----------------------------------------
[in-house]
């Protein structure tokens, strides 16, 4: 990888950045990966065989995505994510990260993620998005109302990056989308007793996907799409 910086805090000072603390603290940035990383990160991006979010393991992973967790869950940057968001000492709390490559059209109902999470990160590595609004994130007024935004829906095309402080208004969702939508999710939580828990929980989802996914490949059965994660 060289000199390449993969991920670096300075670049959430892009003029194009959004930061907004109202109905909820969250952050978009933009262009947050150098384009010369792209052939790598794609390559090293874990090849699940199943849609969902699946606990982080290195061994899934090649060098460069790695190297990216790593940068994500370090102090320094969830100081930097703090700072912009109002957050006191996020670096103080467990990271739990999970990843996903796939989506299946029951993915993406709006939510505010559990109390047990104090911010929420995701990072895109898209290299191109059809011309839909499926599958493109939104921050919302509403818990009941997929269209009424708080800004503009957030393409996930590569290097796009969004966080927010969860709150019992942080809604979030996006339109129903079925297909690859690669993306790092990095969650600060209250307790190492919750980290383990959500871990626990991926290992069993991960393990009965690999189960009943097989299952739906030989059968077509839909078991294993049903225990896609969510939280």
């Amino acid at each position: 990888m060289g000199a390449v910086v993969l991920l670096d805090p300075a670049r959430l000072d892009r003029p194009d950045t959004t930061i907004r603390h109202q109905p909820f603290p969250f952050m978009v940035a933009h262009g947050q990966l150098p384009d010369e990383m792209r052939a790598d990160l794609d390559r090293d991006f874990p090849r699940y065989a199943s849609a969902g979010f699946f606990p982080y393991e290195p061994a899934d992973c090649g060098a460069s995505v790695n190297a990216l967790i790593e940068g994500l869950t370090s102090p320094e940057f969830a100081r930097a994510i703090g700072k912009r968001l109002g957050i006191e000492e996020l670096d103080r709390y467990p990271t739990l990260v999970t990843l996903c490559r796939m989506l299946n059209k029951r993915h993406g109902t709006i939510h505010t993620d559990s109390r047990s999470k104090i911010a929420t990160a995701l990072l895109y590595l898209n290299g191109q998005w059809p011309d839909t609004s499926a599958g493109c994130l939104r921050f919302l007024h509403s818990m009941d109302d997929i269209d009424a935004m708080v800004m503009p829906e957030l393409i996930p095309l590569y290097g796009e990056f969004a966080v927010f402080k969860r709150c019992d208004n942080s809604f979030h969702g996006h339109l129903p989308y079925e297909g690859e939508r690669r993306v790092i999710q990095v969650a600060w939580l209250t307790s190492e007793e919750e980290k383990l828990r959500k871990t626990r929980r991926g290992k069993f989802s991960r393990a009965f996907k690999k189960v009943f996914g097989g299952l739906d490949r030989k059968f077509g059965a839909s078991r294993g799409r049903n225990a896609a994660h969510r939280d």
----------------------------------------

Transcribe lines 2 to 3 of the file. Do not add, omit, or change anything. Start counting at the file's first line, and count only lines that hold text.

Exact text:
């Protein structure tokens, strides 16, 4: 990888950045990966065989995505994510990260993620998005109302990056989308007793996907799409 910086805090000072603390603290940035990383990160991006979010393991992973967790869950940057968001000492709390490559059209109902999470990160590595609004994130007024935004829906095309402080208004969702939508999710939580828990929980989802996914490949059965994660 060289000199390449993969991920670096300075670049959430892009003029194009959004930061907004109202109905909820969250952050978009933009262009947050150098384009010369792209052939790598794609390559090293874990090849699940199943849609969902699946606990982080290195061994899934090649060098460069790695190297990216790593940068994500370090102090320094969830100081930097703090700072912009109002957050006191996020670096103080467990990271739990999970990843996903796939989506299946029951993915993406709006939510505010559990109390047990104090911010929420995701990072895109898209290299191109059809011309839909499926599958493109939104921050919302509403818990009941997929269209009424708080800004503009957030393409996930590569290097796009969004966080927010969860709150019992942080809604979030996006339109129903079925297909690859690669993306790092990095969650600060209250307790190492919750980290383990959500871990626990991926290992069993991960393990009965690999189960009943097989299952739906030989059968077509839909078991294993049903225990896609969510939280």
């Amino acid at each position: 990888m060289g000199a390449v910086v993969l991920l670096d805090p300075a670049r959430l000072d892009r003029p194009d950045t959004t930061i907004r603390h109202q109905p909820f603290p969250f952050m978009v940035a933009h262009g947050q990966l150098p384009d010369e990383m792209r052939a790598d990160l794609d390559r090293d991006f874990p090849r699940y065989a199943s849609a969902g979010f699946f606990p982080y393991e290195p061994a899934d992973c090649g060098a460069s995505v790695n190297a990216l967790i790593e940068g994500l869950t370090s102090p320094e940057f969830a100081r930097a994510i703090g700072k912009r968001l109002g957050i006191e000492e996020l670096d103080r709390y467990p990271t739990l990260v999970t990843l996903c490559r796939m989506l299946n059209k029951r993915h993406g109902t709006i939510h505010t993620d559990s109390r047990s999470k104090i911010a929420t990160a995701l990072l895109y590595l898209n290299g191109q998005w059809p011309d839909t609004s499926a599958g493109c994130l939104r921050f919302l007024h509403s818990m009941d109302d997929i269209d009424a935004m708080v800004m503009p829906e957030l393409i996930p095309l590569y290097g796009e990056f969004a966080v927010f402080k969860r709150c019992d208004n942080s809604f979030h969702g996006h339109l129903p989308y079925e297909g690859e939508r690669r993306v790092i999710q990095v969650a600060w939580l209250t307790s190492e007793e919750e980290k383990l828990r959500k871990t626990r929980r991926g290992k069993f989802s991960r393990a009965f996907k690999k189960v009943f996914g097989g299952l739906d490949r030989k059968f077509g059965a839909s078991r294993g799409r049903n225990a896609a994660h969510r939280d």